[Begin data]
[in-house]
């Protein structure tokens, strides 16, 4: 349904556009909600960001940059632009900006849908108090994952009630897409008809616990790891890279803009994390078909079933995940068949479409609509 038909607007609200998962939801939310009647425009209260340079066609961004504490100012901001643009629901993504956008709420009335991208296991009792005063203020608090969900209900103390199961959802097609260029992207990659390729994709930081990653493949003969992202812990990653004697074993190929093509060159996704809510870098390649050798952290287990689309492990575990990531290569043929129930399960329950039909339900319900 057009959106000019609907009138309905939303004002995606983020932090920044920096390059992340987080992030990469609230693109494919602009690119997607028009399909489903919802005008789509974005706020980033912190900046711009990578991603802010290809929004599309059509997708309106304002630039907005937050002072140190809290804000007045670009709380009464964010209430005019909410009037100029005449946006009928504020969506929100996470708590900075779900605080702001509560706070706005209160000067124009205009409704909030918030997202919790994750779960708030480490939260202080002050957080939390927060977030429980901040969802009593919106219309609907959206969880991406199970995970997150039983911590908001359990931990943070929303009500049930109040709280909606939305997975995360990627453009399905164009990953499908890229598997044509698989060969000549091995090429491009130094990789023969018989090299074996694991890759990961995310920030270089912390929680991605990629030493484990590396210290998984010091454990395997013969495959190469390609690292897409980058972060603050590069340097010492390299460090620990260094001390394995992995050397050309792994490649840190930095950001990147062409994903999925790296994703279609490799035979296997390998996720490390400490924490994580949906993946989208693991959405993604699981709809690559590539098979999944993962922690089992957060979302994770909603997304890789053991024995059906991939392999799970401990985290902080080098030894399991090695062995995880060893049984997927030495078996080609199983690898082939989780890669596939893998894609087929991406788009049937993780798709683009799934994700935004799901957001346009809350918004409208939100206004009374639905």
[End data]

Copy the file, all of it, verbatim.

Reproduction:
[in-house]
């Protein structure tokens, strides 16, 4: 349904556009909600960001940059632009900006849908108090994952009630897409008809616990790891890279803009994390078909079933995940068949479409609509 038909607007609200998962939801939310009647425009209260340079066609961004504490100012901001643009629901993504956008709420009335991208296991009792005063203020608090969900209900103390199961959802097609260029992207990659390729994709930081990653493949003969992202812990990653004697074993190929093509060159996704809510870098390649050798952290287990689309492990575990990531290569043929129930399960329950039909339900319900 057009959106000019609907009138309905939303004002995606983020932090920044920096390059992340987080992030990469609230693109494919602009690119997607028009399909489903919802005008789509974005706020980033912190900046711009990578991603802010290809929004599309059509997708309106304002630039907005937050002072140190809290804000007045670009709380009464964010209430005019909410009037100029005449946006009928504020969506929100996470708590900075779900605080702001509560706070706005209160000067124009205009409704909030918030997202919790994750779960708030480490939260202080002050957080939390927060977030429980901040969802009593919106219309609907959206969880991406199970995970997150039983911590908001359990931990943070929303009500049930109040709280909606939305997975995360990627453009399905164009990953499908890229598997044509698989060969000549091995090429491009130094990789023969018989090299074996694991890759990961995310920030270089912390929680991605990629030493484990590396210290998984010091454990395997013969495959190469390609690292897409980058972060603050590069340097010492390299460090620990260094001390394995992995050397050309792994490649840190930095950001990147062409994903999925790296994703279609490799035979296997390998996720490390400490924490994580949906993946989208693991959405993604699981709809690559590539098979999944993962922690089992957060979302994770909603997304890789053991024995059906991939392999799970401990985290902080080098030894399991090695062995995880060893049984997927030495078996080609199983690898082939989780890669596939893998894609087929991406788009049937993780798709683009799934994700935004799901957001346009809350918004409208939100206004009374639905």